Deal with deleted files
How many times have you had a user accidentally delete a file, or not save one before a momentary power outage took the file to electronic never-never land? This tip discusses some tools that can help with such a situation. The tip is excerpted from InformIT.
There may be times when a file or folder is deleted by accident, either by you or a careless user. What happens next and how do you recover them if needed?
The files and folders that are deleted are transferred to the Recycle Bin, where they are held until you either empty the Recycle Bin or they are automatically deleted by the Recycle Bin based on the settings for the amount of disk space to use and the amount of time a file or folder has been there.
When a file or folder is removed from the Recycle Bin, or if it has been deleted from the command prompt or by another application's Delete function, it can no longer be found in the Recycle Bin. The file or folder is not actually deleted off the hard drive. That's the good news. Getting at it is the hard part. The file or folder is renamed, with the first letter being changed to a tilde (~), which hides the file. It is stored in the same location on the hard drive until the hard drive needs to free up space, at which point it is permanently deleted from the hard disk.
There are third-party tools that you can use that assist in recovering these deleted files. Undelete 2.0 from Executive Software is a good tool (www.execsoft.com). Undelete looks for files that have a tilde as the first letter, so if you use Undelete immediately after a file has been deleted, you have a very good chance of recovering that file (because the operating system may not have over-written the space the deleted file was occupying).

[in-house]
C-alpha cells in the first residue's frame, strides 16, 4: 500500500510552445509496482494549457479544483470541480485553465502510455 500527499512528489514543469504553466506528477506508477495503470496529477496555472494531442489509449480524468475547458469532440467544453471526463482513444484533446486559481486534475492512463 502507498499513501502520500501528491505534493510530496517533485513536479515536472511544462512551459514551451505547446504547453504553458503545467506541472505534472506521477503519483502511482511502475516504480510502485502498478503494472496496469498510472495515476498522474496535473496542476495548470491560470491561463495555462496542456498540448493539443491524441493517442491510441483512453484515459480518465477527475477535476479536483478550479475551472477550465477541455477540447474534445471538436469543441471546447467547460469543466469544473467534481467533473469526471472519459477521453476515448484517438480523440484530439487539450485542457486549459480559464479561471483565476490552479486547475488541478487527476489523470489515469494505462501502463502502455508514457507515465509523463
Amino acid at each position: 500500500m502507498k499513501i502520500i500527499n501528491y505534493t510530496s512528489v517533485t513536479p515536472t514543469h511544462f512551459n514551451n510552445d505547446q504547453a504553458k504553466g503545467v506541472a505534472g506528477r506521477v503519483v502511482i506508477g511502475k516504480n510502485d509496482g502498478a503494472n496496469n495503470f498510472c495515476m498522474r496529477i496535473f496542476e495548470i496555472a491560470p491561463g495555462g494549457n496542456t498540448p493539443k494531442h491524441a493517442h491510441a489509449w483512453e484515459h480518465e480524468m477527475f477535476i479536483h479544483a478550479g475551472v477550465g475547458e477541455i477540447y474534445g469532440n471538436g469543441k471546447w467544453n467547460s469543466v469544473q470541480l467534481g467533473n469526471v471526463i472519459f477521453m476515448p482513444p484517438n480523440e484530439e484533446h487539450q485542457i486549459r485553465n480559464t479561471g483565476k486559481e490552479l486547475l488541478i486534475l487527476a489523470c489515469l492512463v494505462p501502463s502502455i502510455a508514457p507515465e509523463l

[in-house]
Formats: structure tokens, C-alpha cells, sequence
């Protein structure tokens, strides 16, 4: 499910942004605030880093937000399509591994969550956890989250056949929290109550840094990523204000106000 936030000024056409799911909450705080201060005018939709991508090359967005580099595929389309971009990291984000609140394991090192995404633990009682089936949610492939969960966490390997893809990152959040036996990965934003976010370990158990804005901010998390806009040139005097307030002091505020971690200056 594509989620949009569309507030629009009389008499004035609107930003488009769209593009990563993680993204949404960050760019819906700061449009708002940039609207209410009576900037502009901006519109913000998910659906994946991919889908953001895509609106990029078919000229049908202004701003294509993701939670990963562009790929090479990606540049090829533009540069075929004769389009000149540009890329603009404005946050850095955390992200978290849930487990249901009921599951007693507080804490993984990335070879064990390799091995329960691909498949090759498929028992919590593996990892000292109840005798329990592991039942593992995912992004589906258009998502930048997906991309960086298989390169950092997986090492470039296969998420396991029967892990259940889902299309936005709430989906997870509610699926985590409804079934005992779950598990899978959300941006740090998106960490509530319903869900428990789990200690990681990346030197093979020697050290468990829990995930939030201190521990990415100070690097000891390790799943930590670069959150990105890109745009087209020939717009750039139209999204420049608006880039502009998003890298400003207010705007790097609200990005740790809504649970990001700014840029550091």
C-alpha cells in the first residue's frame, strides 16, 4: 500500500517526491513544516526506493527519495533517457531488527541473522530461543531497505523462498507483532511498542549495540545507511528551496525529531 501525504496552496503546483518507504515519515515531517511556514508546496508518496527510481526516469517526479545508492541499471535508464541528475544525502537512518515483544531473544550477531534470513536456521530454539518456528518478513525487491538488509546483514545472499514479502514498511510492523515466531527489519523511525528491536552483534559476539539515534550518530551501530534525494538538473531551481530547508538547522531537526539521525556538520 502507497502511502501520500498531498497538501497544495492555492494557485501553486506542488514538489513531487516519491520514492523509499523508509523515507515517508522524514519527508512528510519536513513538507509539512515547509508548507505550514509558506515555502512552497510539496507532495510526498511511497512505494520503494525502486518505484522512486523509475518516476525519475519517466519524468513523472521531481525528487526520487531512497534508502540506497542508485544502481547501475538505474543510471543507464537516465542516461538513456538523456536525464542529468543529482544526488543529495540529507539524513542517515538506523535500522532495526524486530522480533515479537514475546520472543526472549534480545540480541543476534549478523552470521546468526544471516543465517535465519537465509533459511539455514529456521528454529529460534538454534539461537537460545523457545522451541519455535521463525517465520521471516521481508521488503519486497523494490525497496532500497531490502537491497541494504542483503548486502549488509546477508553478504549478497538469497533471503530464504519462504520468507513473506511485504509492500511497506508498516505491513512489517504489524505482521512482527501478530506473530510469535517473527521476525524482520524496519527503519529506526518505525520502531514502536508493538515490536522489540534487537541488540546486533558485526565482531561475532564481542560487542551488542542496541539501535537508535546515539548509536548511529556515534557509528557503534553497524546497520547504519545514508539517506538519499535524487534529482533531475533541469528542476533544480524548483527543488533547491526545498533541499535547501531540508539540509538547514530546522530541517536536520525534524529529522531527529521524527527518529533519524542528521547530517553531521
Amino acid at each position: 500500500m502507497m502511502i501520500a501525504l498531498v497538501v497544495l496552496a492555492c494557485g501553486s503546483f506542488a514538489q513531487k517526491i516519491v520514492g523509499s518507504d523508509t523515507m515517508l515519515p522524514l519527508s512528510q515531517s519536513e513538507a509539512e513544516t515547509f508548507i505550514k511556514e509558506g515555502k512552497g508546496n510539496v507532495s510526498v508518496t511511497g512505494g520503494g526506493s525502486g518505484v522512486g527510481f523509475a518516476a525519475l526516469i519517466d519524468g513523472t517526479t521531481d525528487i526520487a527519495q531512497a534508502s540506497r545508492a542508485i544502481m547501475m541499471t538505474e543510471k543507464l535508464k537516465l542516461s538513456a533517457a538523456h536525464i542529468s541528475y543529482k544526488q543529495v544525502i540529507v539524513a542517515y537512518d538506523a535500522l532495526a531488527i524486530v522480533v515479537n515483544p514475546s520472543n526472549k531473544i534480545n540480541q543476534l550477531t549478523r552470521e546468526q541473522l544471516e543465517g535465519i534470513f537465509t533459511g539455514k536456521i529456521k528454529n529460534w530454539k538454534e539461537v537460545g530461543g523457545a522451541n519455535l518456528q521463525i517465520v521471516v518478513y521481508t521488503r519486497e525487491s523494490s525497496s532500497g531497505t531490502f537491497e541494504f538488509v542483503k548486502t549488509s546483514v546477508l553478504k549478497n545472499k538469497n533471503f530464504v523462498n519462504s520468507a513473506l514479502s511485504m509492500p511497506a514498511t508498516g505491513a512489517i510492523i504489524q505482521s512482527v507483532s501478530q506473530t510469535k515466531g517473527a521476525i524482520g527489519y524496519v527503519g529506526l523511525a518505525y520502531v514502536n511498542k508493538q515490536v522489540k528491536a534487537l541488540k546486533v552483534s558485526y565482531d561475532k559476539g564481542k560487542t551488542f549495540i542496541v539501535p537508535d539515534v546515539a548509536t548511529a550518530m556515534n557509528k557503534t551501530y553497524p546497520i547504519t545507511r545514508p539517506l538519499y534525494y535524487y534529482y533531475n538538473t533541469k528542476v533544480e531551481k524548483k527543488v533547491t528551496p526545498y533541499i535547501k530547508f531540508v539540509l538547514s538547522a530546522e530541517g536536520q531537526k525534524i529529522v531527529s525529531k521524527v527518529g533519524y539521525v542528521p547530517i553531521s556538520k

However, how can you search for a file that was not saved? Take for example, a Word file that was not saved at all. In this case, there is no file that you can search for in the Recycle Bin, nor can you use third-party software to find the file with the ~ in front of it because there was no file created to begin with. This is a job for DiskProbe, which is part of Windows 2000 Support Tools. You can find the setup executable on the Windows 2000 CD (SupportTools) and on the Windows 2000 Resource Kit CD. DiskProbe asks you to enter text to search for and locates the sector that the text was written to. When the file is found, you can save it and then open it with the same application that created it.
To read the entire tip, click over to Inform IT. You'll have to register there, but the registration is free.
Did you like this tip? E-mail to give us a piece of your mind.
Windows 2000 Hardware and Disk Management, 1/e
Author : Curt Simmons
Publisher : Prentice Hall
Published : Jun 2000
Windows 2000 Hardware and Disk Management is 100% focused on helping IT professionals and users make the most of hardware and disks with Windows 2000. Covering both Windows 2000 Server and Professional, this book delivers practical examples, real-world techniques, and expert insight-in a handy, quick-reference format that delivers the right solution, right when you need it!
This was first published in June 2001